After completing his graduate work at Yale University, Scully became an instructor at Yale and then proceeded to become an Assistant Professor at MIT where he received early promotion to Associate Professor and moved to the University of Arizona to become Professor before age 30. While there, he worked with Willis Lamb, Peter Franken, and others to build the Optical Sciences Center there. In 1980, he took a joint position between the Max Planck Institute für Quantenoptik and the University of New Mexico as Distinguished Professor. In the Early `90’s, he moved to Texas A&M where he is now Burgess Distinguished Professor of Physics, holds the TEES Distinguished research chair, and is Director of the Center for Theoretical Physics and the Institute for Quantum Studies. In 2003, he was appointed Visiting Professor at Princeton University. In 2005, he accepted a joint professional appointment between Texas A&M and Princeton Universities.[3]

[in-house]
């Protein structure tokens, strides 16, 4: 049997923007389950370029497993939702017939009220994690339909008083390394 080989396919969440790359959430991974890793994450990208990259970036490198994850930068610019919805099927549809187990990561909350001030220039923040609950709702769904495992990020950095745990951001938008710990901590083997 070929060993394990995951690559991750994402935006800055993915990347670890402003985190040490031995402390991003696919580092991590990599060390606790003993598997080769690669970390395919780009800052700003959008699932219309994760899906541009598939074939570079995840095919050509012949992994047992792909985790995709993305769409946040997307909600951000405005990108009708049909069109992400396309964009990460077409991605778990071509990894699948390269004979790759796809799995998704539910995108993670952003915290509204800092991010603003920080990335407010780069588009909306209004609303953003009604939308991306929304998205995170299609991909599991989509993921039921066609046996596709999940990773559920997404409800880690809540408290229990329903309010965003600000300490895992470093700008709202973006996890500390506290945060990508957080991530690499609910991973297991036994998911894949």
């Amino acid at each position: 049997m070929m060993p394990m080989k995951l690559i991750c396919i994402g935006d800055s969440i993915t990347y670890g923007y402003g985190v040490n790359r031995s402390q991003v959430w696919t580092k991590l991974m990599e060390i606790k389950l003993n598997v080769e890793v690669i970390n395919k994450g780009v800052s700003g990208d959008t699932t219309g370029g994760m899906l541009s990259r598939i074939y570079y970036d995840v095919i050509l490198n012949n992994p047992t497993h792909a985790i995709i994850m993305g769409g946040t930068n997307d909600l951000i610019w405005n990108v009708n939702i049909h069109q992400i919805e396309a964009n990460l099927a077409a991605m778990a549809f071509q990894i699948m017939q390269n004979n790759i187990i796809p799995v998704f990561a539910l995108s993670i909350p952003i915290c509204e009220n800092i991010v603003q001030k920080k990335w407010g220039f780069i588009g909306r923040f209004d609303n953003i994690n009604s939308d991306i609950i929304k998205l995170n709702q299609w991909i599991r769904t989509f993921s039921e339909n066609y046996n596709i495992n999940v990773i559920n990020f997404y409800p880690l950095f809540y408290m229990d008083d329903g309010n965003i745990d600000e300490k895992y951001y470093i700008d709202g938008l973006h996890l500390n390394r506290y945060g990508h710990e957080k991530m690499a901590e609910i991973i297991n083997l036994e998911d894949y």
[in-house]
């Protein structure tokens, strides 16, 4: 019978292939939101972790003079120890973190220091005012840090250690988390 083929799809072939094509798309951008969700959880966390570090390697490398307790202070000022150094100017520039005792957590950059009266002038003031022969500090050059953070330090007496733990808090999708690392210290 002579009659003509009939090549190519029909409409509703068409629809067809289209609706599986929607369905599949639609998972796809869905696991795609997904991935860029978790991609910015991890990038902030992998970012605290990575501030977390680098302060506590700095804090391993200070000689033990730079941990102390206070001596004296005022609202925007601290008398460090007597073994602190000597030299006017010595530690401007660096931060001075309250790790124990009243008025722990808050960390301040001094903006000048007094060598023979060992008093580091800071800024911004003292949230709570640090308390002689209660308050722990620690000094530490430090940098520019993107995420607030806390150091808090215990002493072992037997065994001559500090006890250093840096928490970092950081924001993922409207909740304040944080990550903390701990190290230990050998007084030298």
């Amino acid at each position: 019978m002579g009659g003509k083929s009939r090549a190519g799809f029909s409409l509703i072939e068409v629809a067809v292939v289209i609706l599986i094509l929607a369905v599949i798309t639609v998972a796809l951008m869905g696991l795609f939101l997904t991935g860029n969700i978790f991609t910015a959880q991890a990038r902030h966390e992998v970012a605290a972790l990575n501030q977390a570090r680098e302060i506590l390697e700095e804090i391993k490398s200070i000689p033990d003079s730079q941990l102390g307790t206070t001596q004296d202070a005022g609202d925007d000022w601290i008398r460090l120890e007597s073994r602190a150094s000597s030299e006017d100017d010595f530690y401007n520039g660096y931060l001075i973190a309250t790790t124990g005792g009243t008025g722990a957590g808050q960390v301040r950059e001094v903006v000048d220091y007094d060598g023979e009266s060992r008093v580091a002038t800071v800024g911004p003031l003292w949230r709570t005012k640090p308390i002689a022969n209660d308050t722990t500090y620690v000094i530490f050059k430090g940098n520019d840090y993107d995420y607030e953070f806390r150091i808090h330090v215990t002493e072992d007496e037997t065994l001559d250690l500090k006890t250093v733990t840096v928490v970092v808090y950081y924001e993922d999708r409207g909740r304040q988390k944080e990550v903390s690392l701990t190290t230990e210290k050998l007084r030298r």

The Scully-Lamb quantum theory of the laser was the first theoretical treatment which yielded the laser photon statistics, the laser linewidth, and all higher order photon correlations. It was later extended to explain behavior of the single photon maser. Most recently, Scully and coworkers have shown that the laser master equation analysis also provides a good quantitative description of fluctuations in the Bose–Einstein condensate.[citation needed]

The foundation of quantum mechanics is another area which Scully has made pioneering contributions. Aharonov and Zubairy in their 2005 Science article on "Time and the Quantum" describe one facet of his work as follows: